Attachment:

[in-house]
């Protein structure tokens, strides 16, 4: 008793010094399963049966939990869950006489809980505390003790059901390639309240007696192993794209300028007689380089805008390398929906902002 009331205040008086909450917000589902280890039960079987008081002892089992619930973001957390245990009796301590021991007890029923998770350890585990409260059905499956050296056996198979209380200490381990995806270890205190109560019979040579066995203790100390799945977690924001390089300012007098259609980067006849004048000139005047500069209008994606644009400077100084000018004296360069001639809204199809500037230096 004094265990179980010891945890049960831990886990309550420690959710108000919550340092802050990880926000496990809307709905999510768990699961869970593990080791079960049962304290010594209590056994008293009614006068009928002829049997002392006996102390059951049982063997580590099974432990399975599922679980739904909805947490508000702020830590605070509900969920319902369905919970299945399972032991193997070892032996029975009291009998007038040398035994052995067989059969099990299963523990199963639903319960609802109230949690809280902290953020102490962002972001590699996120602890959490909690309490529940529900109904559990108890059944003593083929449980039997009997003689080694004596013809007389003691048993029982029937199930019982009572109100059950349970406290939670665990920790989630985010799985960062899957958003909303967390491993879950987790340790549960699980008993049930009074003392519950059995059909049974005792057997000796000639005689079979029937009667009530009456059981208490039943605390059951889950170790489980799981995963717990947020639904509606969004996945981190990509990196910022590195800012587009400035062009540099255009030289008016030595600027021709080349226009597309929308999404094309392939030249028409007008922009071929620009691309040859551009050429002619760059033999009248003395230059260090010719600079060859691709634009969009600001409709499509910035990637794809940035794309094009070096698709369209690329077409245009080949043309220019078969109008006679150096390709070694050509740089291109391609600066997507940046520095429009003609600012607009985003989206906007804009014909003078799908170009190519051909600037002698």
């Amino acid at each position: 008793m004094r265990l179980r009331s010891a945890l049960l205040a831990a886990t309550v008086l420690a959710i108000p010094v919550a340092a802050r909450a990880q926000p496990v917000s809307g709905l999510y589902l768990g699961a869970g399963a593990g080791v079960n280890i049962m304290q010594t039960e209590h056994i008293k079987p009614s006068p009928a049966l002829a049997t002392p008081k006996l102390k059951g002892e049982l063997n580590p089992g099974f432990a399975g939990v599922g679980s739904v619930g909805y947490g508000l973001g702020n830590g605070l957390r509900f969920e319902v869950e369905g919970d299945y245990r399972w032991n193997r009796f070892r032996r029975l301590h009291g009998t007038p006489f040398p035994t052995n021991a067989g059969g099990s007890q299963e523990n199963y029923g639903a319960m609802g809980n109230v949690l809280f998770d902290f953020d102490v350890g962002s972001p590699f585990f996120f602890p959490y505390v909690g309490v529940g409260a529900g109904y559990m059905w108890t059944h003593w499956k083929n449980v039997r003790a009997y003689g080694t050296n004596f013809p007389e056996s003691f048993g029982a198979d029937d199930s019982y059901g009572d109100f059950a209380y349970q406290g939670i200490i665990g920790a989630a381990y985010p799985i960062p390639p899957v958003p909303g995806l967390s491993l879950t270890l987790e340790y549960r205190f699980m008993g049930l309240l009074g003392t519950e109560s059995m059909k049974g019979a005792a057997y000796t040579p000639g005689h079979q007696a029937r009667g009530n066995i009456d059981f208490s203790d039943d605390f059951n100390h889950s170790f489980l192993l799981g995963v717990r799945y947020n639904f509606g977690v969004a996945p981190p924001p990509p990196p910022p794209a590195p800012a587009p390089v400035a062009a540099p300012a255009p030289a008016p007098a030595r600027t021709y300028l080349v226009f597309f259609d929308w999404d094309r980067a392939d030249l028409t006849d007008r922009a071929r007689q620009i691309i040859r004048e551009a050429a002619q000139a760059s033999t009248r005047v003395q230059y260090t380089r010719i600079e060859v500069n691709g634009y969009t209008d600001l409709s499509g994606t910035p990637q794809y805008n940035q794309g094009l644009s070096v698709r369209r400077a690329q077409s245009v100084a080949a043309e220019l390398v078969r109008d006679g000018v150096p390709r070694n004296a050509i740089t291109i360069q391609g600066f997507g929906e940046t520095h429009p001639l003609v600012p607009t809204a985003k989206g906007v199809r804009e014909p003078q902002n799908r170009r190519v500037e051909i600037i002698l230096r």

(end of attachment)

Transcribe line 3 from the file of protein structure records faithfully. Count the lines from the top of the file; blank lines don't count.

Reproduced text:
């Amino acid at each position: 008793m004094r265990l179980r009331s010891a945890l049960l205040a831990a886990t309550v008086l420690a959710i108000p010094v919550a340092a802050r909450a990880q926000p496990v917000s809307g709905l999510y589902l768990g699961a869970g399963a593990g080791v079960n280890i049962m304290q010594t039960e209590h056994i008293k079987p009614s006068p009928a049966l002829a049997t002392p008081k006996l102390k059951g002892e049982l063997n580590p089992g099974f432990a399975g939990v599922g679980s739904v619930g909805y947490g508000l973001g702020n830590g605070l957390r509900f969920e319902v869950e369905g919970d299945y245990r399972w032991n193997r009796f070892r032996r029975l301590h009291g009998t007038p006489f040398p035994t052995n021991a067989g059969g099990s007890q299963e523990n199963y029923g639903a319960m609802g809980n109230v949690l809280f998770d902290f953020d102490v350890g962002s972001p590699f585990f996120f602890p959490y505390v909690g309490v529940g409260a529900g109904y559990m059905w108890t059944h003593w499956k083929n449980v039997r003790a009997y003689g080694t050296n004596f013809p007389e056996s003691f048993g029982a198979d029937d199930s019982y059901g009572d109100f059950a209380y349970q406290g939670i200490i665990g920790a989630a381990y985010p799985i960062p390639p899957v958003p909303g995806l967390s491993l879950t270890l987790e340790y549960r205190f699980m008993g049930l309240l009074g003392t519950e109560s059995m059909k049974g019979a005792a057997y000796t040579p000639g005689h079979q007696a029937r009667g009530n066995i009456d059981f208490s203790d039943d605390f059951n100390h889950s170790f489980l192993l799981g995963v717990r799945y947020n639904f509606g977690v969004a996945p981190p924001p990509p990196p910022p794209a590195p800012a587009p390089v400035a062009a540099p300012a255009p030289a008016p007098a030595r600027t021709y300028l080349v226009f597309f259609d929308w999404d094309r980067a392939d030249l028409t006849d007008r922009a071929r007689q620009i691309i040859r004048e551009a050429a002619q000139a760059s033999t009248r005047v003395q230059y260090t380089r010719i600079e060859v500069n691709g634009y969009t209008d600001l409709s499509g994606t910035p990637q794809y805008n940035q794309g094009l644009s070096v698709r369209r400077a690329q077409s245009v100084a080949a043309e220019l390398v078969r109008d006679g000018v150096p390709r070694n004296a050509i740089t291109i360069q391609g600066f997507g929906e940046t520095h429009p001639l003609v600012p607009t809204a985003k989206g906007v199809r804009e014909p003078q902002n799908r170009r190519v500037e051909i600037i002698l230096r």